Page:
Archeologists at Monticello are digging up what Thomas Jefferson left off his maps.
The Archaeological Research Manager at Monticello Sara Bon-Harper said, "We're getting the information here that we would need if we were able to reconstruct Mulberry Row."
Since September, six Monticello archaeologists have been digging into a 20 foot excavation to find the actual location and grade of this historical road.
Susan Stein, the gilder senior curator said, "Mulberry Row was the dynamic industrial hub."
In 1796, Thomas Jefferson documented as many as 23 buildings surrounding the road on a drawing for an insurance policy, furthering Monticello's reputation.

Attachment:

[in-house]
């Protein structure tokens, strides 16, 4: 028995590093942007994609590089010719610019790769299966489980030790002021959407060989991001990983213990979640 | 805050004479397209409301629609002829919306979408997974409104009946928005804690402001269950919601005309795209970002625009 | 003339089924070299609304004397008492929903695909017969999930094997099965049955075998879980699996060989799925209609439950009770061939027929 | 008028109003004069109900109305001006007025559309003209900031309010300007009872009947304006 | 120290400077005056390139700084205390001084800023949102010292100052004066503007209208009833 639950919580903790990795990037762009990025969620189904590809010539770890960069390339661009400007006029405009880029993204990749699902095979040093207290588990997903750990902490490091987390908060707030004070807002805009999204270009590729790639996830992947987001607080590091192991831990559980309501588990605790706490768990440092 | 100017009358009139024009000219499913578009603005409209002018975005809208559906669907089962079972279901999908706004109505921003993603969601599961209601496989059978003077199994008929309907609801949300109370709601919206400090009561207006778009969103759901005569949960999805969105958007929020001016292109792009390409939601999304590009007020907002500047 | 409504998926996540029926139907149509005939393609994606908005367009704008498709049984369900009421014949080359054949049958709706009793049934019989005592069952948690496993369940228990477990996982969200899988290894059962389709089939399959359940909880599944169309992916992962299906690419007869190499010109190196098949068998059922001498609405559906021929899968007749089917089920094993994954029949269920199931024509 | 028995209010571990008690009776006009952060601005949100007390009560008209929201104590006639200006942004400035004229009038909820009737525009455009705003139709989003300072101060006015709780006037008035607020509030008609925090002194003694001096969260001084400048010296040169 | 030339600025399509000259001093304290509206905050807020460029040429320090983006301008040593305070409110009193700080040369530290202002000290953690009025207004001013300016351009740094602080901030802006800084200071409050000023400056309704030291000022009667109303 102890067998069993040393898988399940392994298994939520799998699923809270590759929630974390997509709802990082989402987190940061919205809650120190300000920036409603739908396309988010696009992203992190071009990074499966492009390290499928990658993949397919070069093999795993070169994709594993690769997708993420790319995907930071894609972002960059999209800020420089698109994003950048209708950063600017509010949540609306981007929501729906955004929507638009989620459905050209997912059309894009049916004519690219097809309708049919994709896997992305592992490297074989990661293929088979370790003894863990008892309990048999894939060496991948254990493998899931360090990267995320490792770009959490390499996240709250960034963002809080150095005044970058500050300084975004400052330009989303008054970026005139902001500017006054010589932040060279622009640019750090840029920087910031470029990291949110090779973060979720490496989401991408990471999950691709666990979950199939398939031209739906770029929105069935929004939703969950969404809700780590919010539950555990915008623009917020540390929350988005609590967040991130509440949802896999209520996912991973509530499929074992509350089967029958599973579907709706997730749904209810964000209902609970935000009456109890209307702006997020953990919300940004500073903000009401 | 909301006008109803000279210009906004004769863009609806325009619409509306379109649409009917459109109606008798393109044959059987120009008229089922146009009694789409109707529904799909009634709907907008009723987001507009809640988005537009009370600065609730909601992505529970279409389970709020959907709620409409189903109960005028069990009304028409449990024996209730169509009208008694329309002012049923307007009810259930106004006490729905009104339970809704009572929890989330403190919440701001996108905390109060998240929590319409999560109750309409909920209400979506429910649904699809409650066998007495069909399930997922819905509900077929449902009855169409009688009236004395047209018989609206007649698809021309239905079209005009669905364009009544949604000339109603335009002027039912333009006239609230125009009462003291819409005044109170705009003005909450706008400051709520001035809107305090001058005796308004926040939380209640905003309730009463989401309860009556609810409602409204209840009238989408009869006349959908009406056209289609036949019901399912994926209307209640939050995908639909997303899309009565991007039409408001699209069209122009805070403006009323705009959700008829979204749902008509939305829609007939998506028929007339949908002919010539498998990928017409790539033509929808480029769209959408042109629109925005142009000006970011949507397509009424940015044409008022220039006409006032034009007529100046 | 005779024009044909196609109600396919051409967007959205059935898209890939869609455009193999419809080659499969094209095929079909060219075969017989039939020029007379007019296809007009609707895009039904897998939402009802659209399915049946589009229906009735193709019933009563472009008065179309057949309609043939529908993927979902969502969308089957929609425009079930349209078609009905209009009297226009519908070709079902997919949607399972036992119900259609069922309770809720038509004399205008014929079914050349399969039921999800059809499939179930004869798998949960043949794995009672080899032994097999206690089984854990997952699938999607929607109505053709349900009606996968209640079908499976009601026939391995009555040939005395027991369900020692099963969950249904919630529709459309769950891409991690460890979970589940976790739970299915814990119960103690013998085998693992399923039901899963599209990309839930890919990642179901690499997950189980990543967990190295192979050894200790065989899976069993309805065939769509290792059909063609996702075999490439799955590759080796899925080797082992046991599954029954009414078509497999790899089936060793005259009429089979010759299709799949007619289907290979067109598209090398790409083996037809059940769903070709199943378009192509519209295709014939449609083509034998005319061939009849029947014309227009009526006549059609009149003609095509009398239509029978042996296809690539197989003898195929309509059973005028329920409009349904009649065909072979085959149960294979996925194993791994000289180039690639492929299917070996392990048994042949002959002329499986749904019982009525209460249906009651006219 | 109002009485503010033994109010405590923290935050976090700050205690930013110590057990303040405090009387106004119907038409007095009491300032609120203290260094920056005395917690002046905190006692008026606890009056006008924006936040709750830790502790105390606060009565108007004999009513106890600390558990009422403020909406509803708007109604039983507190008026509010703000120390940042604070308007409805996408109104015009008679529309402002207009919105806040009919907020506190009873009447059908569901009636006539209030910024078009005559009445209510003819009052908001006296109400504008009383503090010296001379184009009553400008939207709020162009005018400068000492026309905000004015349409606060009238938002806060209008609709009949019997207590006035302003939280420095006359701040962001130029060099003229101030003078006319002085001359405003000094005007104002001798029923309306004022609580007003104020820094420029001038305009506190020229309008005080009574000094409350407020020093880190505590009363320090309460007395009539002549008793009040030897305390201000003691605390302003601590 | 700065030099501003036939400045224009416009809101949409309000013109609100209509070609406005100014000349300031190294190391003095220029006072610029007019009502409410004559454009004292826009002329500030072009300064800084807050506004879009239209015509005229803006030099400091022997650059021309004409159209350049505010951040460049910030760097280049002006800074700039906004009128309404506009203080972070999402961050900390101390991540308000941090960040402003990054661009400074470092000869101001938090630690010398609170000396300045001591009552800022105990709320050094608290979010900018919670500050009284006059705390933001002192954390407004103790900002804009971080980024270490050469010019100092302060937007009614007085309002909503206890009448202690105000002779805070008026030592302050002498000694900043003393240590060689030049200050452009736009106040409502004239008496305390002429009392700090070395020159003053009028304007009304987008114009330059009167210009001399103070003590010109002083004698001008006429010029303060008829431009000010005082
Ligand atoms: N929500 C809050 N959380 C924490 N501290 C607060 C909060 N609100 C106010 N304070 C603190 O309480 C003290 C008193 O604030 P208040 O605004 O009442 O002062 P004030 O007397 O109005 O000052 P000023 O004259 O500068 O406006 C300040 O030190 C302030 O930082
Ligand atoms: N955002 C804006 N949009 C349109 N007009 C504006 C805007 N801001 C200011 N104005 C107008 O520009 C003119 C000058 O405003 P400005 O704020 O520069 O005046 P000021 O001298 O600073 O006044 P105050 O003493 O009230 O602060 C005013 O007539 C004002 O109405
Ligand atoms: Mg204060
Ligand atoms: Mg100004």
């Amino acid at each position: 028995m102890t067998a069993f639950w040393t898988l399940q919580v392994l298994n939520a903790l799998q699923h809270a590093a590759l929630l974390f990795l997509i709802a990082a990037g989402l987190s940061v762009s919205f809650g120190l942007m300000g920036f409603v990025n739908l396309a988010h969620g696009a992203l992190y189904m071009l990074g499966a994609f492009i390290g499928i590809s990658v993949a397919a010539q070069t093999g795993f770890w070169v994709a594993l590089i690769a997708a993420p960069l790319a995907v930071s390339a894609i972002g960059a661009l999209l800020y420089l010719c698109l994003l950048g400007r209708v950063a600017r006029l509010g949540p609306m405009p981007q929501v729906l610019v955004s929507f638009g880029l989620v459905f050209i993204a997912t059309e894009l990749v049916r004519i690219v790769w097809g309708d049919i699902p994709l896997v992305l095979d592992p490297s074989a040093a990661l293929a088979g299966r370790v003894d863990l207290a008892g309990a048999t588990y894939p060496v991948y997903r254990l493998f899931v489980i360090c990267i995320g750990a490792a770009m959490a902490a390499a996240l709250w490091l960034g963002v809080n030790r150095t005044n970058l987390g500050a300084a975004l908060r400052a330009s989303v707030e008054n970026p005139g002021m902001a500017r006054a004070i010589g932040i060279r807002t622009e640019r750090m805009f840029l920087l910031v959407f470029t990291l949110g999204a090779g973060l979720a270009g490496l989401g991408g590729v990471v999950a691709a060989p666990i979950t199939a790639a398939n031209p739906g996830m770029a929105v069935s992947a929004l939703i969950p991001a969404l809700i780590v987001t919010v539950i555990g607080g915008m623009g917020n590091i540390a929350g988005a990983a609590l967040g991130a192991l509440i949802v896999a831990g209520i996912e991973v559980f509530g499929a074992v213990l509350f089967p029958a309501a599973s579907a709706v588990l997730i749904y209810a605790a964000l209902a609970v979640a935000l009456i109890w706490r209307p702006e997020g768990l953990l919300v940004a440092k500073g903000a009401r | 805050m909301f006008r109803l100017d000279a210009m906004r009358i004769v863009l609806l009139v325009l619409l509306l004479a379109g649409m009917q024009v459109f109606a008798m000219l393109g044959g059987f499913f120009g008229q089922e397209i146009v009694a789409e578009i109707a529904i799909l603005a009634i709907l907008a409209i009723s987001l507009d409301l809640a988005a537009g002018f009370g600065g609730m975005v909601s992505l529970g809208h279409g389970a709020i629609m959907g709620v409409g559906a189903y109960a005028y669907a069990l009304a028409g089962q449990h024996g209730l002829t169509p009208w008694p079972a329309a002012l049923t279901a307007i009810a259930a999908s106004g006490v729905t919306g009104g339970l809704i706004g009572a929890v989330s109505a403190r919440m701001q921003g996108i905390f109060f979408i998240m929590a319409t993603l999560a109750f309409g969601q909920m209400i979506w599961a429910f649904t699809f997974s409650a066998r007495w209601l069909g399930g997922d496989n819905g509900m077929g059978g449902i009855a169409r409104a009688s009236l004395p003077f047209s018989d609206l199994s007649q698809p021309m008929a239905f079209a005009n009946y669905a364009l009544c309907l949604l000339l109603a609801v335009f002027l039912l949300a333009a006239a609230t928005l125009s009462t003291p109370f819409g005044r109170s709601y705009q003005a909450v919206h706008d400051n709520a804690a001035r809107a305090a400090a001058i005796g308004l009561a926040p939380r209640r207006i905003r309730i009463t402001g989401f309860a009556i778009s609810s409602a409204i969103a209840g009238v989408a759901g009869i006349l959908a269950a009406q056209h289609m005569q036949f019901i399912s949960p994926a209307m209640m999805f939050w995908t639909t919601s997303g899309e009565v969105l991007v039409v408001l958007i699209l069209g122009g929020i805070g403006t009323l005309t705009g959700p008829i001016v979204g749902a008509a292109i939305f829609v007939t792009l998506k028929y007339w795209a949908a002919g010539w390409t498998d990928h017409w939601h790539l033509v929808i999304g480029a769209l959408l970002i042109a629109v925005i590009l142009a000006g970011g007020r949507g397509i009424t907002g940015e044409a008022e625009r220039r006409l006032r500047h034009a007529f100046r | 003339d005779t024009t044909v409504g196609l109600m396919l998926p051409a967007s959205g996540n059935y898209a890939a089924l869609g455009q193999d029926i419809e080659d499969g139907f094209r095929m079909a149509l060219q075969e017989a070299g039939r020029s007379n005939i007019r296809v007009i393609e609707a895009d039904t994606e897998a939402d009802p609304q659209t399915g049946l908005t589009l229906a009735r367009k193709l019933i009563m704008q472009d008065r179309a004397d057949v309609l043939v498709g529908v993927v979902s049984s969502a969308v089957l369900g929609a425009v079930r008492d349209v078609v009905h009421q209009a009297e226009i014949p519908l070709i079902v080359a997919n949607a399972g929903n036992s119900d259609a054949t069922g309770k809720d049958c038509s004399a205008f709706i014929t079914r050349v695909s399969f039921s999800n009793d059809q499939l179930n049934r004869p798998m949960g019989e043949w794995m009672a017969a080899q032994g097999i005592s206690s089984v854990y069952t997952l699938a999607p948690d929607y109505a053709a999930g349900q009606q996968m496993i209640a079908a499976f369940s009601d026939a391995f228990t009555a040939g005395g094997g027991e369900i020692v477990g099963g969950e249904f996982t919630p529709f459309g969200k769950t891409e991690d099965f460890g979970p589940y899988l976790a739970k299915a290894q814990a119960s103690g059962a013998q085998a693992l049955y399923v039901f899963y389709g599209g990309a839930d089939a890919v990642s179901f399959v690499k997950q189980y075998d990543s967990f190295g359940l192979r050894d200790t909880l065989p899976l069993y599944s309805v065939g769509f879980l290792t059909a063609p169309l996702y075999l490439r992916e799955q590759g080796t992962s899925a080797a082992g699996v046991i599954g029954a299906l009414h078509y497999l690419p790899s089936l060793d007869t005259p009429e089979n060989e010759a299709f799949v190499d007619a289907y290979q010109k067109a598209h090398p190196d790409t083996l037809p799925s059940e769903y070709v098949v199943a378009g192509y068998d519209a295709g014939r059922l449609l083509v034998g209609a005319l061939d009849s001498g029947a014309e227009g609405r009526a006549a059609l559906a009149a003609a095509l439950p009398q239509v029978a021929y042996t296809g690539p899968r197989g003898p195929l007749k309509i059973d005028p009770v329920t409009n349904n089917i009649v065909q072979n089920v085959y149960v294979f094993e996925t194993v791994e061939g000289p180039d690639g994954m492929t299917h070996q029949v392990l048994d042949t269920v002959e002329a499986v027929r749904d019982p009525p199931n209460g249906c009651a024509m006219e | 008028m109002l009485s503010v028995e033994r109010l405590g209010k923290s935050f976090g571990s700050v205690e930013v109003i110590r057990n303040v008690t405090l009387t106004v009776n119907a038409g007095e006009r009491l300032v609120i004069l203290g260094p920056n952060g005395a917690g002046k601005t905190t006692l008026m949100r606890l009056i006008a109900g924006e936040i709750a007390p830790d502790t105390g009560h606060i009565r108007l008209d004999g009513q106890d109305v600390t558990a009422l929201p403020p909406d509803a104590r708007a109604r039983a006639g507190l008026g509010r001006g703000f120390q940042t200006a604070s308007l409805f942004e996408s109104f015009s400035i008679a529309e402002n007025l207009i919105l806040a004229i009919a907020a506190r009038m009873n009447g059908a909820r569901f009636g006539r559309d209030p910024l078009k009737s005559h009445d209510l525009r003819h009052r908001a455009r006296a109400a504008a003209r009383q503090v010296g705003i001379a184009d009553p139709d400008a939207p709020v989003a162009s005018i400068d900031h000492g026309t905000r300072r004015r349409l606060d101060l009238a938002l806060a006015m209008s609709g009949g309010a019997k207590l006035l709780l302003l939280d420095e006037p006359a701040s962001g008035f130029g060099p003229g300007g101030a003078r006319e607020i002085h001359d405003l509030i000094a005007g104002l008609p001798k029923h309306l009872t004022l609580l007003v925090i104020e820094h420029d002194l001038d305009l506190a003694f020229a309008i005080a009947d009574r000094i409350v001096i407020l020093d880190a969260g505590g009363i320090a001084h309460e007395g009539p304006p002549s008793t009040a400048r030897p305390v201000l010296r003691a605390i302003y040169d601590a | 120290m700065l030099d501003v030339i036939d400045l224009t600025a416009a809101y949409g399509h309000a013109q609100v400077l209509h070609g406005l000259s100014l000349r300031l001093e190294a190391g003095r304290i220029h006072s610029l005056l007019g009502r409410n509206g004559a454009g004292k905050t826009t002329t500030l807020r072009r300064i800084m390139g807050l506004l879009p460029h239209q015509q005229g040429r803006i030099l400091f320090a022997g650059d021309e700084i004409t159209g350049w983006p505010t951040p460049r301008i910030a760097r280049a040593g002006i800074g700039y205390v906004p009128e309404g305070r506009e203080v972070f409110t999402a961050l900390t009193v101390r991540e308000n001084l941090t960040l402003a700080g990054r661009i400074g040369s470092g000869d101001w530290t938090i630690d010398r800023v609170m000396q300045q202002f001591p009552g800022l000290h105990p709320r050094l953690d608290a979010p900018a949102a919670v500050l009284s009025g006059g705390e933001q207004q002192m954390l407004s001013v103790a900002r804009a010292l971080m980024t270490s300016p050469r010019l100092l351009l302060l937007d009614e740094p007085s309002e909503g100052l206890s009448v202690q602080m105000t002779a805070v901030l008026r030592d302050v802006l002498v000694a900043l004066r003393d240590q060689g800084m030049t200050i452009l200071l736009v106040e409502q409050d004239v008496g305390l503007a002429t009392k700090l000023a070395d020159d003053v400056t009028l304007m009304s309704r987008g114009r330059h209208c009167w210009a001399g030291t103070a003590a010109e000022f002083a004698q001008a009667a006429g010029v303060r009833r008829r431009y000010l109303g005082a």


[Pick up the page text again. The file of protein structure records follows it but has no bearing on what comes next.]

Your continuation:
"Best documented, best studied, and best presented plantation in America," said Stein referencing Monticello.
Archaeologists dug up what his documents left out. Bon-Harper said, "He did not record everything and occasionally we find evidence of that."
Thomas Jefferson was notorious for his note taking but these archaeologists found he has left a possible slave dwelling off of his maps. Stein said, "The excitement of this new excavation is it shows us a new building we didn't know existed before."
Bon-Harper added, "This is where archaeology comes in and adds information that isn't in historical documents."
They plan to outline slave quarter farms this summer and are in the process of looking for other sites to excavate as well.